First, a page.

While investment demand has increased in recent years, especially with the advent of easy-to-use gold ETFs, jewelry remains a driving factor in global demand at 54% of the average annual demand, compared to 30% for investment, 10% for technology and 6% from central banks.

Furthermore, the developing countries remain the largest source of physical demand at 70% of total world consumption, with China at 24% and India at 24% making up the top markets. Looking ahead, the World Gold Council anticipates the Indian economy to adapt to a so-called General Standard Tax and a better Monsoon season, which could add to stronger gold demand for the year. Additionally, the World Gold Council expects investment demand in the form of bars and coins to increase in China.

Many have also been concerned about the potential negative effects of rate hikes on gold prices as higher rates increase the opportunity cost of investing in gold. However, Artigas pointed out that gold returns have historically been positive on average when real rates are up to 4%.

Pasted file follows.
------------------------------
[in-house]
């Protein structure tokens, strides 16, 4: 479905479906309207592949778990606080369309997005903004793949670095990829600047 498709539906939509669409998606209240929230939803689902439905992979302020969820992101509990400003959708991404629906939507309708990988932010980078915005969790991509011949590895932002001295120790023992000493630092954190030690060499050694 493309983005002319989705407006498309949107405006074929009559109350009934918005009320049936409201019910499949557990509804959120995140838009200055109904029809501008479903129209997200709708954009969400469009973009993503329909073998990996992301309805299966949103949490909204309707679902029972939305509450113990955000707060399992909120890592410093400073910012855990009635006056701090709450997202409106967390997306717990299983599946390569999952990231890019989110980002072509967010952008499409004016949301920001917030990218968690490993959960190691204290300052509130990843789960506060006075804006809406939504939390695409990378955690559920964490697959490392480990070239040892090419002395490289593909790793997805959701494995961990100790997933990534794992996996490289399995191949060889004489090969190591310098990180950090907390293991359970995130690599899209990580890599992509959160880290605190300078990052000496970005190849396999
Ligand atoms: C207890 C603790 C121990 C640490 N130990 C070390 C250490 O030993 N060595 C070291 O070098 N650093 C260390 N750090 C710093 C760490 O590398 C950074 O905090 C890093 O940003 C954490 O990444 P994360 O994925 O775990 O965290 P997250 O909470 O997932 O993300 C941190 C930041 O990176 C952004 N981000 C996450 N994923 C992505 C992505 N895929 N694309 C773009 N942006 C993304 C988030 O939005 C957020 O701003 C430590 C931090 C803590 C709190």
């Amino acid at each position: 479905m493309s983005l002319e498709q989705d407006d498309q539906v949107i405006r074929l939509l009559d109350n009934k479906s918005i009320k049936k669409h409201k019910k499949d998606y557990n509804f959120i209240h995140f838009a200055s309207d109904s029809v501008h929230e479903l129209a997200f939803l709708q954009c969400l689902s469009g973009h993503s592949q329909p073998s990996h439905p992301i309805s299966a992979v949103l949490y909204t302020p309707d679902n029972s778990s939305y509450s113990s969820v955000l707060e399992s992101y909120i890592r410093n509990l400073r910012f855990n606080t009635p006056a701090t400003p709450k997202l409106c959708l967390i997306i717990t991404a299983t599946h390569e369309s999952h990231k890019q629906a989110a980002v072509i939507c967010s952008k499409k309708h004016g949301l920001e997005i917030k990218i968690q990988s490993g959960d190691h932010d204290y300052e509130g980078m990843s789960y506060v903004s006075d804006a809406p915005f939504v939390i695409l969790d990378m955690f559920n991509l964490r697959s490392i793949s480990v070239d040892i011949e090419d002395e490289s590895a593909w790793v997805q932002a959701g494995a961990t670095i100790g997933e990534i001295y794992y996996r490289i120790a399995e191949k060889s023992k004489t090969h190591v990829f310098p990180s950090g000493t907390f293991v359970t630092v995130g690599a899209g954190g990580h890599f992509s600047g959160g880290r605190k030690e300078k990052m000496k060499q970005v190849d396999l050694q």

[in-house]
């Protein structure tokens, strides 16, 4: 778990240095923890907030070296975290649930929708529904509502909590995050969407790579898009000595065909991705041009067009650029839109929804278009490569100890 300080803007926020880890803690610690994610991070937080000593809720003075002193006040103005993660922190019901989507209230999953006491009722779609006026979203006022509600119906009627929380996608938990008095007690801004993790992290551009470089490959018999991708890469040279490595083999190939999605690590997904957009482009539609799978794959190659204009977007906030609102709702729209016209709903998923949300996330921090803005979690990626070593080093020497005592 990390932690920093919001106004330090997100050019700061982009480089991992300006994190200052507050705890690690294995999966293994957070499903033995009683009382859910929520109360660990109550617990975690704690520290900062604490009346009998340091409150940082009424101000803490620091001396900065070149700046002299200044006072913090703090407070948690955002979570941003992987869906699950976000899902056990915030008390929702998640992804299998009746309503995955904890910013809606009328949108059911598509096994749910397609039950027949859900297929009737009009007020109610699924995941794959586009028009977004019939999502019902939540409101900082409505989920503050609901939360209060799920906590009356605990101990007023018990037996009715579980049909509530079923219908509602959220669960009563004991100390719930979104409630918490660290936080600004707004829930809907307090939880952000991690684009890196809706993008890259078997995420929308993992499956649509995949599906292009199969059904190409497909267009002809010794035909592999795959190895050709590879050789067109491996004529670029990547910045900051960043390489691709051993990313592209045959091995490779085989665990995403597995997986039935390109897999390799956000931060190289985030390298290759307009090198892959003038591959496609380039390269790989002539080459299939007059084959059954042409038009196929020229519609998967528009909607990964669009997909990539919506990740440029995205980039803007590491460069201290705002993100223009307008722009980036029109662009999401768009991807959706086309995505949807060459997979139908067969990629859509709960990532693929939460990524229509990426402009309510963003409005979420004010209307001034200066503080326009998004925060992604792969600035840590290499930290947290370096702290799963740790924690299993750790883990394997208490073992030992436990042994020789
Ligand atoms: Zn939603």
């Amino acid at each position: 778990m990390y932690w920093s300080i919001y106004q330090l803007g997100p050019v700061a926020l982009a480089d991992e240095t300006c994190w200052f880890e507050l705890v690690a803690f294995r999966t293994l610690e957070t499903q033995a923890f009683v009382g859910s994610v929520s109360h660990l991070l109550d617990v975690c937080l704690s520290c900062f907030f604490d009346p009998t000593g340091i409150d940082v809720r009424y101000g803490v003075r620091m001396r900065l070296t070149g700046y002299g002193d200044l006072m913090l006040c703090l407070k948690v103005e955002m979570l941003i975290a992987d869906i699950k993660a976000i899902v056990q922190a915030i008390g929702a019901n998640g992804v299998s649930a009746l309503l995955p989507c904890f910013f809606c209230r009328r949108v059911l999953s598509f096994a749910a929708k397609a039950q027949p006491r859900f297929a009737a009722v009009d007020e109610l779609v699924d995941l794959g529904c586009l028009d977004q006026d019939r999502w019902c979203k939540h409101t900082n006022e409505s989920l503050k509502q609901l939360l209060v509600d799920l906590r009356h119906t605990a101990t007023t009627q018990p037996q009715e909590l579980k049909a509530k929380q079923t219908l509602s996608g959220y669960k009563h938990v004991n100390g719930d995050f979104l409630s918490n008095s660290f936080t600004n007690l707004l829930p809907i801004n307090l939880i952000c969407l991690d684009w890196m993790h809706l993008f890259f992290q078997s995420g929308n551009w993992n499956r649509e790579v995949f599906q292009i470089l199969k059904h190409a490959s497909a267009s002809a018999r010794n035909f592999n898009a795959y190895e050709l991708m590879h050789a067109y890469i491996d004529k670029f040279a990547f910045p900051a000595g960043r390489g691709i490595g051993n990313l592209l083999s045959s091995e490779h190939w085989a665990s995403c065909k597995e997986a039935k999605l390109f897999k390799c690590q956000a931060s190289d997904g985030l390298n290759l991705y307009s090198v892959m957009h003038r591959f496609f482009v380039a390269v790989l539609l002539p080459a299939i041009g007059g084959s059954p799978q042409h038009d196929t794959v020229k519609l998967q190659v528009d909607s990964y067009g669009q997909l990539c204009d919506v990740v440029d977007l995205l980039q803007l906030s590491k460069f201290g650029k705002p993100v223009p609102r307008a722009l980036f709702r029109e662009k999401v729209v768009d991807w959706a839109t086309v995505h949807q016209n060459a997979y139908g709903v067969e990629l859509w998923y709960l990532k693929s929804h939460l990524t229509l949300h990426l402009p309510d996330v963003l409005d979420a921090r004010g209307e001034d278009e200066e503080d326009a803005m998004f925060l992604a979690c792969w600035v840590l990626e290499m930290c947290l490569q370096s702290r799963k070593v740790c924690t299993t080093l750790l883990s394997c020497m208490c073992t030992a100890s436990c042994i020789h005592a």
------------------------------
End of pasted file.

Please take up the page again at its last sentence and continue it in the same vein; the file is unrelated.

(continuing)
“The reality is that rates are still quite low from a historical perspective worldwide. In addition, the market is pricing only a 50/50 chance of another rate hike by December,” Artigas said.

With higher rates ahead, though, some are still concerned of the traditionally inverse relationship between the U.S. dollar and gold.

Nevertheless, investors who are still interested in gold but are wary of the negative relationship with a stronger greenback may consider the SPDR Long Dollar Gold Trust (NYSEArca: GLDW, prospectus), which debuted earlier this year. The new gold ETF may help investors gain exposure to gold bullion price movements to hedge against potential market volatility, without worrying about the negative effects of a strengthening U.S. dollar.

“Just like GLD, GLDW is 100% backed by physical gold, and that is the only asset both ETFs hold,” Milling–Stanley said. “But as the name indicates, GLDW seeks to offer investors a long position in gold priced not in dollars, like GLD, but rather in as basket of six foreign currencies. These currencies are the euro, the yen, the pound, Canadian dollar, Swedish krona and the Swiss franc. The new ETF was designed to counter the potential for a strengthening dollar to have an adverse impact on the performance of gold priced in dollars.”

Financial advisors who are interested in learning more about the gold market can watch the July 25 webcast on demand here.